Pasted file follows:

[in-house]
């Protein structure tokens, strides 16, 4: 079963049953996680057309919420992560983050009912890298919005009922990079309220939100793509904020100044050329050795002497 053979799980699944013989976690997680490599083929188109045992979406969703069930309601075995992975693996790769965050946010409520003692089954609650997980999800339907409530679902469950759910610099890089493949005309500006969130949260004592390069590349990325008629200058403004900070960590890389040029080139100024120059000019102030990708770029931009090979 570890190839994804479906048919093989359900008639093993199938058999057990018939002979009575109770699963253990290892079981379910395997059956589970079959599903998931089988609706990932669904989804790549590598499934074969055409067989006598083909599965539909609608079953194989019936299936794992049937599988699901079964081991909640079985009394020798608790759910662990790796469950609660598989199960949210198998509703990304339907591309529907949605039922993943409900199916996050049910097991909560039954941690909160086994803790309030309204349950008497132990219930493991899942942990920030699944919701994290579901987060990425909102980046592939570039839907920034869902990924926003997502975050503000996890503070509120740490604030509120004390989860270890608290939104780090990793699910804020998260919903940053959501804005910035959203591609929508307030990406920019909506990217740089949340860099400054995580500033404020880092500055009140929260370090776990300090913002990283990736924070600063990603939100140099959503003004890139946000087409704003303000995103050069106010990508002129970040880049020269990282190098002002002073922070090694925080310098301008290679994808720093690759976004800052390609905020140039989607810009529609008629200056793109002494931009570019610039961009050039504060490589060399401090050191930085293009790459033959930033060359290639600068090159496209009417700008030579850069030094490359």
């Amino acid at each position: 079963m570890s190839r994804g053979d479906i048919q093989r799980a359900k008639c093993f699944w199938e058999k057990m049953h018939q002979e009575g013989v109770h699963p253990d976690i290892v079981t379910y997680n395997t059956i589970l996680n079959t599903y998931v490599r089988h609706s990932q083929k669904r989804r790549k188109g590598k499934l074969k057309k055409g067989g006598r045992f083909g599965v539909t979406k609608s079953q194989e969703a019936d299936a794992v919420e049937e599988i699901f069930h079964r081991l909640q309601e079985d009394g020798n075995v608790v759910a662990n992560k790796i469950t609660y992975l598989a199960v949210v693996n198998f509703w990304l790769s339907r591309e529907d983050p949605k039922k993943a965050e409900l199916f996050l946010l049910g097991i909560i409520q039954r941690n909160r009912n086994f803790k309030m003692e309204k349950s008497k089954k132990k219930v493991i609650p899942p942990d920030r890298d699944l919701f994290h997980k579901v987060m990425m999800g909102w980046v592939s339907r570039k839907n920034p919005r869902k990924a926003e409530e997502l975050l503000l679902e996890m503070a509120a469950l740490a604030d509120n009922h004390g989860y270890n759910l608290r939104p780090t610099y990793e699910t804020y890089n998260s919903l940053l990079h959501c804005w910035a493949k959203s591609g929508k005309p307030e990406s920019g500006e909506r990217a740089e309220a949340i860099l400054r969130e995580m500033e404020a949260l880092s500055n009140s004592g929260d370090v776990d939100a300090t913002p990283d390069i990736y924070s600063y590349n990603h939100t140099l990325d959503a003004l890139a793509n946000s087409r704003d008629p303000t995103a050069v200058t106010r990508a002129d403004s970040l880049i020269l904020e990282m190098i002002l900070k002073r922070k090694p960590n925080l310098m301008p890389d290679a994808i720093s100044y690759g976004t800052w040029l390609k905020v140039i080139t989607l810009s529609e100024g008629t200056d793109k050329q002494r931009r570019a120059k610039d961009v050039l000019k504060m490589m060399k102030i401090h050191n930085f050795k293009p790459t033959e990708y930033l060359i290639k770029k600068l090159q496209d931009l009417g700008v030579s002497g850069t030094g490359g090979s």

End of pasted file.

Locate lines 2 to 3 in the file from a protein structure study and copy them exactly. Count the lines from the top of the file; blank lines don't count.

């Protein structure tokens, strides 16, 4: 079963049953996680057309919420992560983050009912890298919005009922990079309220939100793509904020100044050329050795002497 053979799980699944013989976690997680490599083929188109045992979406969703069930309601075995992975693996790769965050946010409520003692089954609650997980999800339907409530679902469950759910610099890089493949005309500006969130949260004592390069590349990325008629200058403004900070960590890389040029080139100024120059000019102030990708770029931009090979 570890190839994804479906048919093989359900008639093993199938058999057990018939002979009575109770699963253990290892079981379910395997059956589970079959599903998931089988609706990932669904989804790549590598499934074969055409067989006598083909599965539909609608079953194989019936299936794992049937599988699901079964081991909640079985009394020798608790759910662990790796469950609660598989199960949210198998509703990304339907591309529907949605039922993943409900199916996050049910097991909560039954941690909160086994803790309030309204349950008497132990219930493991899942942990920030699944919701994290579901987060990425909102980046592939570039839907920034869902990924926003997502975050503000996890503070509120740490604030509120004390989860270890608290939104780090990793699910804020998260919903940053959501804005910035959203591609929508307030990406920019909506990217740089949340860099400054995580500033404020880092500055009140929260370090776990300090913002990283990736924070600063990603939100140099959503003004890139946000087409704003303000995103050069106010990508002129970040880049020269990282190098002002002073922070090694925080310098301008290679994808720093690759976004800052390609905020140039989607810009529609008629200056793109002494931009570019610039961009050039504060490589060399401090050191930085293009790459033959930033060359290639600068090159496209009417700008030579850069030094490359």
């Amino acid at each position: 079963m570890s190839r994804g053979d479906i048919q093989r799980a359900k008639c093993f699944w199938e058999k057990m049953h018939q002979e009575g013989v109770h699963p253990d976690i290892v079981t379910y997680n395997t059956i589970l996680n079959t599903y998931v490599r089988h609706s990932q083929k669904r989804r790549k188109g590598k499934l074969k057309k055409g067989g006598r045992f083909g599965v539909t979406k609608s079953q194989e969703a019936d299936a794992v919420e049937e599988i699901f069930h079964r081991l909640q309601e079985d009394g020798n075995v608790v759910a662990n992560k790796i469950t609660y992975l598989a199960v949210v693996n198998f509703w990304l790769s339907r591309e529907d983050p949605k039922k993943a965050e409900l199916f996050l946010l049910g097991i909560i409520q039954r941690n909160r009912n086994f803790k309030m003692e309204k349950s008497k089954k132990k219930v493991i609650p899942p942990d920030r890298d699944l919701f994290h997980k579901v987060m990425m999800g909102w980046v592939s339907r570039k839907n920034p919005r869902k990924a926003e409530e997502l975050l503000l679902e996890m503070a509120a469950l740490a604030d509120n009922h004390g989860y270890n759910l608290r939104p780090t610099y990793e699910t804020y890089n998260s919903l940053l990079h959501c804005w910035a493949k959203s591609g929508k005309p307030e990406s920019g500006e909506r990217a740089e309220a949340i860099l400054r969130e995580m500033e404020a949260l880092s500055n009140s004592g929260d370090v776990d939100a300090t913002p990283d390069i990736y924070s600063y590349n990603h939100t140099l990325d959503a003004l890139a793509n946000s087409r704003d008629p303000t995103a050069v200058t106010r990508a002129d403004s970040l880049i020269l904020e990282m190098i002002l900070k002073r922070k090694p960590n925080l310098m301008p890389d290679a994808i720093s100044y690759g976004t800052w040029l390609k905020v140039i080139t989607l810009s529609e100024g008629t200056d793109k050329q002494r931009r570019a120059k610039d961009v050039l000019k504060m490589m060399k102030i401090h050191n930085f050795k293009p790459t033959e990708y930033l060359i290639k770029k600068l090159q496209d931009l009417g700008v030579s002497g850069t030094g490359g090979s």